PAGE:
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Amazon's smart products lead the market even as trust in the company lags – CNET


Echo Show Kids -- Chameleon

An Echo Show Kids device gives the time. Privacy and children’s advocates have questioned adding electronic eyes and ears into kids’ homes.


Dale Smith/CNET

Amazon will reveal on Tuesday new Ring and Alexa-powered products that will undoubtedly bring new levels of convenience into users’ homes. What may be more remarkable than the products, however, is the resilience of Amazon’s device sales given its struggling reputation among corporate and tech watchdogs.

The company’s security cameras, made under the Ring brand name, have raised a host of privacy and security concerns. To address the issues, Amazon has folded in features that protect users’ home cameras from hackers, encrypt data going over Amazon’s servers so the company doesn’t have access to it and add transparency about how it partners with police departments.

Alexa-powered smart speakers have also raised privacy concerns. Always ready to listen, the speakers have prompted questions about who monitors voice recordings and how thoroughly records of your chats with Alexa are purged from Amazon’s systems after you delete them. More recently, the company raised security concerns with its Wi-Fi-sharing Sidewalk feature, which is on by default. More generally, the devices have spurred privacy experts to warn that they could violate child privacy laws and that parents should think carefully before introducing new levels of surveillance to children’s homes. 

None of those concerns, however, appears to affect the popularity of Amazon’s Ring and Echo lines, as well as its Halo fitness trackers and Fire TV streamers. The e-tailer doesn’t break out sales from products in its earnings, but it commands towering positions in some smart home product categories. The Echo line essentially created smart speakers and held more than 28% of the global market in 2020, followed by Google’s devices, and 70% of the US market as of 2019. Ring security cameras top the market, followed by Arlo products. Amazon’s Fire TV is the most popular media streaming stick, with more than 12% of the competitive market.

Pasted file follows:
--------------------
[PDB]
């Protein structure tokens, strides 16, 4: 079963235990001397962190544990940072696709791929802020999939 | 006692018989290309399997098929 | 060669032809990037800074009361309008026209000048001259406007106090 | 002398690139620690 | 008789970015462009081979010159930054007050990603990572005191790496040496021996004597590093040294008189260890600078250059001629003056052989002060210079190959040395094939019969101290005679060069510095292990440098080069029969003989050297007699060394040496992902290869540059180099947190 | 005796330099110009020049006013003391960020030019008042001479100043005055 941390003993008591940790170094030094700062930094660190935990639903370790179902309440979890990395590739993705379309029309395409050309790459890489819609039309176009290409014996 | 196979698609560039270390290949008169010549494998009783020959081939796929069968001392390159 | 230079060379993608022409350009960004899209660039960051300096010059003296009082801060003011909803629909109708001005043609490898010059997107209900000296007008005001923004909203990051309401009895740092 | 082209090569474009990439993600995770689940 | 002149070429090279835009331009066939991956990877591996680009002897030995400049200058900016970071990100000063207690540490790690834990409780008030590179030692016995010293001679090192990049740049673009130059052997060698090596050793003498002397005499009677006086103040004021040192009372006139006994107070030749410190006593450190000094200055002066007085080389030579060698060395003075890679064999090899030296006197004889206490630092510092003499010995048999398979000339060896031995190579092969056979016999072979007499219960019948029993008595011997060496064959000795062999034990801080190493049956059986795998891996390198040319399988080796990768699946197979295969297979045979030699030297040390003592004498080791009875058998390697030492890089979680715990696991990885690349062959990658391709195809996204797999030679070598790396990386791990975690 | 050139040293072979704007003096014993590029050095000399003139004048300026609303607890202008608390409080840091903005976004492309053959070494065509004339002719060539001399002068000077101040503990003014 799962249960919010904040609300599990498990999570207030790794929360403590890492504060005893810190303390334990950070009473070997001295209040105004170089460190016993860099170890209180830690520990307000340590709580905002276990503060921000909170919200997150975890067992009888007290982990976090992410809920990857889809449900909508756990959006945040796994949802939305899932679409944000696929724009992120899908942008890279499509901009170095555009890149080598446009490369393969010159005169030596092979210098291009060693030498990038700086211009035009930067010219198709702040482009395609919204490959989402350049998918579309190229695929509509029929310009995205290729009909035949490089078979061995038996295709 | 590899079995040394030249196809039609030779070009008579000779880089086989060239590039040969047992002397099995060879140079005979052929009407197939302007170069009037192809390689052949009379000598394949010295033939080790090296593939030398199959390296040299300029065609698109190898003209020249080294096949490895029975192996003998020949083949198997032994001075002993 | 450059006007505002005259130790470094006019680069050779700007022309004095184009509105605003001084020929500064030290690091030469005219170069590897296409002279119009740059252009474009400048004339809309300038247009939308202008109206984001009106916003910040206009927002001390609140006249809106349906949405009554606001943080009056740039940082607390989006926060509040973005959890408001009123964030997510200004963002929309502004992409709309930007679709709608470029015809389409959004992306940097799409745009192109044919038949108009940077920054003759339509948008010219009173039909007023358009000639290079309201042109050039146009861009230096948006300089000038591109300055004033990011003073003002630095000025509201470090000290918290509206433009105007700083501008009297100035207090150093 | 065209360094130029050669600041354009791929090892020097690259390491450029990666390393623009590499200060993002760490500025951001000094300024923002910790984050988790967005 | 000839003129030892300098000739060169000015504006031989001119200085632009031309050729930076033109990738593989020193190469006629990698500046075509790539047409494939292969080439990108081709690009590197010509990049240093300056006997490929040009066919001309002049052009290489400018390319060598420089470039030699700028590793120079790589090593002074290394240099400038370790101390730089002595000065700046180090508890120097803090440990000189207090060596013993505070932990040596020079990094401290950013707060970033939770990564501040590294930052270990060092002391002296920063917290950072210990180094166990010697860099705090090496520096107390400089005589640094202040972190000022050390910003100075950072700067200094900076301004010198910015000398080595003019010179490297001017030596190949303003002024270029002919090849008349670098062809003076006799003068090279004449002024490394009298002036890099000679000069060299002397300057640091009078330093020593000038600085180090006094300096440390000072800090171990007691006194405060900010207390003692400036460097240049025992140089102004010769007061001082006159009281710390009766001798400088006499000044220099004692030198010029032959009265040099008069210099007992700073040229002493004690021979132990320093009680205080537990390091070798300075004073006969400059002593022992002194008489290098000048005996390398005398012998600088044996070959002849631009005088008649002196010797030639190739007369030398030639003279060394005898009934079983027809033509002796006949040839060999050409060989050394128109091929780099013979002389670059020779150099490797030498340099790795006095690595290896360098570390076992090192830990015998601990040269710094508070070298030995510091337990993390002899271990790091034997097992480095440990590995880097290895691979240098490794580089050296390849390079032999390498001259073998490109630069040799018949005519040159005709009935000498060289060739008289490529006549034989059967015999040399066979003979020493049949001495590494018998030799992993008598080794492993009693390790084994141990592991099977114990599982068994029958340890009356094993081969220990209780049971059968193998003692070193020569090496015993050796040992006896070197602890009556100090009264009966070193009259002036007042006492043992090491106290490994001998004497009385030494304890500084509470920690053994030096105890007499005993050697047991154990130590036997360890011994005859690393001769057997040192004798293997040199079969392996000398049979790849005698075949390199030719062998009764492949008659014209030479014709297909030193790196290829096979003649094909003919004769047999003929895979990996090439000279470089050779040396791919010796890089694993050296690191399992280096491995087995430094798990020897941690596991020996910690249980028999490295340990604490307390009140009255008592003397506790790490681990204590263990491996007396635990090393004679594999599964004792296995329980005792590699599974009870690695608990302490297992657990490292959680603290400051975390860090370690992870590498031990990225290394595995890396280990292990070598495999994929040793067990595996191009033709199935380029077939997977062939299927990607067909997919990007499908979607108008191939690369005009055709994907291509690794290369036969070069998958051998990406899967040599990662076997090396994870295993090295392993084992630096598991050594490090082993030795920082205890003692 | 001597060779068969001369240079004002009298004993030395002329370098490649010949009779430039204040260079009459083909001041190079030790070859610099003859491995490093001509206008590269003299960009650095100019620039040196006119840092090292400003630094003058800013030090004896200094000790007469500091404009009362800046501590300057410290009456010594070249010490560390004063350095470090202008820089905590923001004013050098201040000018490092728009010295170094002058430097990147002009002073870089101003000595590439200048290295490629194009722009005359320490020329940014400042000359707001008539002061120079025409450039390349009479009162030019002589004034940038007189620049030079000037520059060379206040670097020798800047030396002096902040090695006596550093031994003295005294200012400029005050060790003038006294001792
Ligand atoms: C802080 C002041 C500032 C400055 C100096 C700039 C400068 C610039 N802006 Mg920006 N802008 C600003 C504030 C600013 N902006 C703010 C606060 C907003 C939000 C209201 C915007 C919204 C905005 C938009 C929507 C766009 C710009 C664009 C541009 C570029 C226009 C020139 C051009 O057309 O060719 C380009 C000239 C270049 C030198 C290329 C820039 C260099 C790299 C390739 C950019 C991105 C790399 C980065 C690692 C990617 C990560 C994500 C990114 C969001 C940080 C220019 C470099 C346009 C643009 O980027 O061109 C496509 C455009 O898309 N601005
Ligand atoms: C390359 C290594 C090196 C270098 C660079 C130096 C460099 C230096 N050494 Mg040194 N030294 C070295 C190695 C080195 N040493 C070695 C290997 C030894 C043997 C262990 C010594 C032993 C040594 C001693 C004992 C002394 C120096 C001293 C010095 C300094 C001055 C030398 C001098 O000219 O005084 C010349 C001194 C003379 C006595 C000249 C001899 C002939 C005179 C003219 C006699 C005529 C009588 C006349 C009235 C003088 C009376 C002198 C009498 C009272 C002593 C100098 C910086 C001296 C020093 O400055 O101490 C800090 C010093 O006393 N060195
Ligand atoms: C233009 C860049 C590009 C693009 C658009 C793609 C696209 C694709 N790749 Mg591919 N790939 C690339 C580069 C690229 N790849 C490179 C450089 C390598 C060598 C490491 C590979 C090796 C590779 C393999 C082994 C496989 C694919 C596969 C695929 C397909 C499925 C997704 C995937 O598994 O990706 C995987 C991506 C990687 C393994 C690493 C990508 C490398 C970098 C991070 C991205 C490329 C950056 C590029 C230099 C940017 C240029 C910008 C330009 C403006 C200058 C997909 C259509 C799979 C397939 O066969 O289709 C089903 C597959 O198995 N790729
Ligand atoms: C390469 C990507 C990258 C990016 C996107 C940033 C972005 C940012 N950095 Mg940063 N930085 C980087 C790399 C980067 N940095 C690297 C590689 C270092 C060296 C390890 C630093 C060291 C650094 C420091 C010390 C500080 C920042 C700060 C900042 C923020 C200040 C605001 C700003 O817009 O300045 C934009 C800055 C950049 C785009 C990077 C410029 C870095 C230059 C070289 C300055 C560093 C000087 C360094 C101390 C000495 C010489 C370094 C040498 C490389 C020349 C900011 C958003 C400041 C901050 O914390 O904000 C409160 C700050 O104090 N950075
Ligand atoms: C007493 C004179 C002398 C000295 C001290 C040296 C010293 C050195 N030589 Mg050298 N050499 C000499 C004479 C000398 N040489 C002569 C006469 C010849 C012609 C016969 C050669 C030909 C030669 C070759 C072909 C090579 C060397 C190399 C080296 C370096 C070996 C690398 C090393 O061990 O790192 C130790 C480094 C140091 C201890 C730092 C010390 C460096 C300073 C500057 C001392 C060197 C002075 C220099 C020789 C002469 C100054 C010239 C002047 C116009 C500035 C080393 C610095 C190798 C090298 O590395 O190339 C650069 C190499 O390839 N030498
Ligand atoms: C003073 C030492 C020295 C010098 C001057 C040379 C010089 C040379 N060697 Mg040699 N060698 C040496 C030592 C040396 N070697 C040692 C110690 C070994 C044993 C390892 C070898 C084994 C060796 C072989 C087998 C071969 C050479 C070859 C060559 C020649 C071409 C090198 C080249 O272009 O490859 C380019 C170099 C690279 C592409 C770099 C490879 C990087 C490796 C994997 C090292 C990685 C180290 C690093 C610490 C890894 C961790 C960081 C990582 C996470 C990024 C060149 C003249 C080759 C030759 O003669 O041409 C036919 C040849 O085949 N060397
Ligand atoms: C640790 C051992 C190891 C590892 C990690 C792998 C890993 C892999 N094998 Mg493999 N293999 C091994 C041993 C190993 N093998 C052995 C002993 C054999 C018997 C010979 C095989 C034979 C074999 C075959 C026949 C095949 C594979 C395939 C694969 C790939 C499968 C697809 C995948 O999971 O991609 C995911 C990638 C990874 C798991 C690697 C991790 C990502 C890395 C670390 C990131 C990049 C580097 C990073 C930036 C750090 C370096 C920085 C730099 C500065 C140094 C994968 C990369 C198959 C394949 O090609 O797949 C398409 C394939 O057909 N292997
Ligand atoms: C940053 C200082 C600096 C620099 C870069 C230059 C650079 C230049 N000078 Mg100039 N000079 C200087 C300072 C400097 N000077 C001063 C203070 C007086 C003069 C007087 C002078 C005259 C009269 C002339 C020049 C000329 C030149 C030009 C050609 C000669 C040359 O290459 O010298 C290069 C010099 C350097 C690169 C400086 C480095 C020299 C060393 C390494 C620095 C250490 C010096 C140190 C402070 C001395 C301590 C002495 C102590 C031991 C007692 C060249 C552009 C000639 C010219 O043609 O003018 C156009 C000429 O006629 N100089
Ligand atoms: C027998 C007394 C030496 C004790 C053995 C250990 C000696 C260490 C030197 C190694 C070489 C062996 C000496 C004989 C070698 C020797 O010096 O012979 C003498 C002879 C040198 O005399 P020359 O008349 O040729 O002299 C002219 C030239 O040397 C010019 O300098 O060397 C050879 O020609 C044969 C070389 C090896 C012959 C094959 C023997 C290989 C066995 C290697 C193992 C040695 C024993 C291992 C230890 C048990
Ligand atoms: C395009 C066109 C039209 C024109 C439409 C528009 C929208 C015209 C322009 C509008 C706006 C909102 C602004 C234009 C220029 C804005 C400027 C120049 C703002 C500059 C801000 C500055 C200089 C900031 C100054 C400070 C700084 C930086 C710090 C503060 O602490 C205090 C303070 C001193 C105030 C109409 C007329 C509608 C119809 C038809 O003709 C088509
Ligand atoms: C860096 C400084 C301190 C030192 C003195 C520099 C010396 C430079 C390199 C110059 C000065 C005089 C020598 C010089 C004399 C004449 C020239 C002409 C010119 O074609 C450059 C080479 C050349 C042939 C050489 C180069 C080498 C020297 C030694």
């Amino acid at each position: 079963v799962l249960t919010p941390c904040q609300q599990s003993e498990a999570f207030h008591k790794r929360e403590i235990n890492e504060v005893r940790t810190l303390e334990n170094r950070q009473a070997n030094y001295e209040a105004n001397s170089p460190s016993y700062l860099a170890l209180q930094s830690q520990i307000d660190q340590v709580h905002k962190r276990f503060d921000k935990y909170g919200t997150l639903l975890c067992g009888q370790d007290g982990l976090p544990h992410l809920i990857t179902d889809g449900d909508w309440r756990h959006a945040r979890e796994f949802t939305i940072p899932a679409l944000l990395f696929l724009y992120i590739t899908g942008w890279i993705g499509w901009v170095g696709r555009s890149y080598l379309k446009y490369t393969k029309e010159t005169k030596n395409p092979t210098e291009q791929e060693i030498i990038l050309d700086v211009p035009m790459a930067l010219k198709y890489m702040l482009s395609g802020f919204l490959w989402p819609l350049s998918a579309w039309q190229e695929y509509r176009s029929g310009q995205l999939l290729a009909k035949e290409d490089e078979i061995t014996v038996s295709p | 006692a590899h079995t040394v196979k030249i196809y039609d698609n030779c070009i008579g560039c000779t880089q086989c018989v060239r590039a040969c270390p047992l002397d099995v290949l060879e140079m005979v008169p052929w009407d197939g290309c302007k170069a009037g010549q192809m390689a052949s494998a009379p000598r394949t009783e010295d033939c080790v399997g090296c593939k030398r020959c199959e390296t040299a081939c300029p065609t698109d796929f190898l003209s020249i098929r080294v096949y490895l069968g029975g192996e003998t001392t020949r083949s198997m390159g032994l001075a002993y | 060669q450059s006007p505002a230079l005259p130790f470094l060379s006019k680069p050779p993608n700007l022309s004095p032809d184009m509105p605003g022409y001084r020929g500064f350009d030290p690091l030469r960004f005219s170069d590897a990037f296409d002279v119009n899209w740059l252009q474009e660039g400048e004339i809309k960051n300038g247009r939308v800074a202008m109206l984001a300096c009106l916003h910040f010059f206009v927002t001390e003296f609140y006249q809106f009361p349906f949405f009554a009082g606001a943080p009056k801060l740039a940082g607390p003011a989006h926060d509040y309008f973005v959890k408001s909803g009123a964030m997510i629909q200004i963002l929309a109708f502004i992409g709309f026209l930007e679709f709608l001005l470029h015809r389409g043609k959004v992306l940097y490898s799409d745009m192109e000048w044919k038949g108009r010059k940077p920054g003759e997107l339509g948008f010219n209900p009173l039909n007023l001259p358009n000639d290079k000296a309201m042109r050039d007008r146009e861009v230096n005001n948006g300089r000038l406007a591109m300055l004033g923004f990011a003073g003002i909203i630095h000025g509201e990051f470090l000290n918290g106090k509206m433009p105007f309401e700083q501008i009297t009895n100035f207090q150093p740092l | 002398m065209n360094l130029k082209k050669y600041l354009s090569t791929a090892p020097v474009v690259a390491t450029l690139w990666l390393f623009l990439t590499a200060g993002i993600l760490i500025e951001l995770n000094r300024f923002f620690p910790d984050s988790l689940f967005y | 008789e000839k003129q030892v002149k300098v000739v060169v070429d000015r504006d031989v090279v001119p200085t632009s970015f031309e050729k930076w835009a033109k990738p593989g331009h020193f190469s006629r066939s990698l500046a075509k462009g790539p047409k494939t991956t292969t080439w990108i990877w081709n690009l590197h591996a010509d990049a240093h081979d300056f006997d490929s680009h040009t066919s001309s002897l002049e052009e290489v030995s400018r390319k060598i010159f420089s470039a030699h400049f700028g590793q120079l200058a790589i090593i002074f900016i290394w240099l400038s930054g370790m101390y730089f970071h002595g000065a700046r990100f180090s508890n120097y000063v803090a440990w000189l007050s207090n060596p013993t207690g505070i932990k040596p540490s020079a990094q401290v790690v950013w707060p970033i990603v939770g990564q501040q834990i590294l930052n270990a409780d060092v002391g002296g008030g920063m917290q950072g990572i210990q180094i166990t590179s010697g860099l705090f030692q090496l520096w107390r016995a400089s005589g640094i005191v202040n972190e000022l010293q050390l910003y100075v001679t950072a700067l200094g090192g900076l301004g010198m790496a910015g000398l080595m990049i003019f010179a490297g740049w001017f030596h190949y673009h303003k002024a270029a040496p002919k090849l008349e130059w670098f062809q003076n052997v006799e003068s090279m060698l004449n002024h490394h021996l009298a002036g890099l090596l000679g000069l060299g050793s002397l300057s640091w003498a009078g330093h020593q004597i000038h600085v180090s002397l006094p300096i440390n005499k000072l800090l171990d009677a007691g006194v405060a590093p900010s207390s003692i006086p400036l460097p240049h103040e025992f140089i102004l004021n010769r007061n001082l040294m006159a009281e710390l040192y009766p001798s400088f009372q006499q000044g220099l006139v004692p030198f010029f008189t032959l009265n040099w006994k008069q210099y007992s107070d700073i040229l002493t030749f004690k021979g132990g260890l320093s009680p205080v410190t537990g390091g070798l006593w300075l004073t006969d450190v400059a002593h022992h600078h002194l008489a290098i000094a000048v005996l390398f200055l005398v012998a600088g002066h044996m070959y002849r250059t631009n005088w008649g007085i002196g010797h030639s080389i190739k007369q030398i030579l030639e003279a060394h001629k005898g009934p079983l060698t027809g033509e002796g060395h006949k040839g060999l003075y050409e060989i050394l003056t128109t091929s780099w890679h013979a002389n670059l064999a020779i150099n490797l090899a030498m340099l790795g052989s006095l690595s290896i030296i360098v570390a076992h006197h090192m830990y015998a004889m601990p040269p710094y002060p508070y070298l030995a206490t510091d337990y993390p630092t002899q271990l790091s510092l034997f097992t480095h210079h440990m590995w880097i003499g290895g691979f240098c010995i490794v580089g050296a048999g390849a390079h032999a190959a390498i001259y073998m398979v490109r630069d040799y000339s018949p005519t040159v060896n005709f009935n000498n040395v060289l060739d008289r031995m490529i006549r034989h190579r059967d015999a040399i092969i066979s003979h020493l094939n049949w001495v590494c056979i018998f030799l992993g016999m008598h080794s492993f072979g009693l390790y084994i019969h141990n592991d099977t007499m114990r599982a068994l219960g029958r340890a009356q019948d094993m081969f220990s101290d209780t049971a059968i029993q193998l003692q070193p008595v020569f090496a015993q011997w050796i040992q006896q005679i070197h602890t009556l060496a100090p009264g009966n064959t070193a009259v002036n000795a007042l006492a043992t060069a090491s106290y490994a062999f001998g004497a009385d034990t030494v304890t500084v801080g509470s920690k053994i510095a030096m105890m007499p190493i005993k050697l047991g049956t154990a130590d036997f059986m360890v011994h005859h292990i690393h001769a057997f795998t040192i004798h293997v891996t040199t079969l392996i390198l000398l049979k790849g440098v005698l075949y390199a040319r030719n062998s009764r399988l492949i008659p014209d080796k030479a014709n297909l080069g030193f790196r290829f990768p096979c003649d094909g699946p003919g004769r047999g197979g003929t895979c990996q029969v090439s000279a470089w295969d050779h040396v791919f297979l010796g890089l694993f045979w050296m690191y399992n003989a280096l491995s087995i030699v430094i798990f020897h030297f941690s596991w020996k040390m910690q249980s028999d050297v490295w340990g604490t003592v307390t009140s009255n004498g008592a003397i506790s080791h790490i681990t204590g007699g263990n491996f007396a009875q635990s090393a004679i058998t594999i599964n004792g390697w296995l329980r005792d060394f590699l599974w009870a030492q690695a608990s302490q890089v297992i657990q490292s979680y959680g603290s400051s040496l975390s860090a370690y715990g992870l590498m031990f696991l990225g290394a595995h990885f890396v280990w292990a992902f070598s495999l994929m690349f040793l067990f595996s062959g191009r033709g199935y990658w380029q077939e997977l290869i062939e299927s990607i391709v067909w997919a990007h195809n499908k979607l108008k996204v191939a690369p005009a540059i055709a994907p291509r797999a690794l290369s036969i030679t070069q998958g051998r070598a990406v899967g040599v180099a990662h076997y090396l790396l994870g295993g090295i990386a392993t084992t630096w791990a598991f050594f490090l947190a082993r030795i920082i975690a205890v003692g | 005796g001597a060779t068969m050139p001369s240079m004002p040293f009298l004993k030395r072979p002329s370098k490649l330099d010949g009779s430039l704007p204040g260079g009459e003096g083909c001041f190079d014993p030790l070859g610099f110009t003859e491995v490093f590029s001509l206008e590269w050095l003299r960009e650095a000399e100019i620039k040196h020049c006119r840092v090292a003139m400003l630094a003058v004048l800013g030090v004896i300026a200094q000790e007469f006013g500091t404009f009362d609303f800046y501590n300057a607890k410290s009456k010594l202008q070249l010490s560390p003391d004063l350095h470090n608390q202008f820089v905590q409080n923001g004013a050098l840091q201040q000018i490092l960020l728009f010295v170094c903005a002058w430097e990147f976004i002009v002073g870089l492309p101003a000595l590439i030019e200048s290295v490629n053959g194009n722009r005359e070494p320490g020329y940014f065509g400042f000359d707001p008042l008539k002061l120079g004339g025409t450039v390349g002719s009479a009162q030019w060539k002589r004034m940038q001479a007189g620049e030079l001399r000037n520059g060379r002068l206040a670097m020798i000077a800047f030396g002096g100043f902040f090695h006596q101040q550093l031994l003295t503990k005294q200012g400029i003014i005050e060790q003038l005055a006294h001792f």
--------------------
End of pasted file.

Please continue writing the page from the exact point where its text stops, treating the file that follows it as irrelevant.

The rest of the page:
Part of the appeal is price. Amazon offers convenient, functional products without the premium Apple charges. Like Apple’s products, Amazon’s products — whether made in house or by manufacturing partners — integrate nicely with each other. They also take advantage of the huge and loyal customer base of Prime memberships, which together with other subscription services earned Amazon nearly $8 billion in revenues in the second quarter of 2021. 

The combination is hard to beat, regardless of whether you’re another tech company or a privacy advocate warning consumers to be careful.

“It’s easy to sell people new stuff when they already buy regularly and when you have their email information and shipping history,” said Michael Pachter, an analyst with WedBush.

Amazon’s devices aren’t its sole cause of controversy. The company has also come under scrutiny from labor advocates and antitrust regulators for its domination of the US e-commerce and cloud sectors and for its treatment of front-line workers, who fulfill orders from Amazon’s website. Corporate employees have alleged racial and gender discrimination in the workplace, in addition to organizing a walkout over Amazon’s impact on the environment. 

The public is conflicted about the company, according to sentiment polling. Amazon is liked by 68% of US survey respondents, according to YouGov, and disliked by 15%. But more than half of Americans polled by the Pew Research Center recently said major tech companies should face more regulation, and 68% of respondents said tech titans have too much “power and influence in today’s economy.” A 2019 poll by CNBC found a majority of US respondents said Amazon is bad for small businesses.

A lack of love for Amazon might not trump pocketbook decisions, particularly when it comes to smart home products or its marketplace. Despite Amazon’s self-declared “obsession” with customer experience and the feel-good vibes evoked by the company’s smile logo, people respond to price and convenience, said Brendan Witcher, an analyst with Forrester.

The background-level convenience and ease of use are part of the reason why Amazon owns the smart speaker market in particular. “It’s like a member of the family,” Witcher said.



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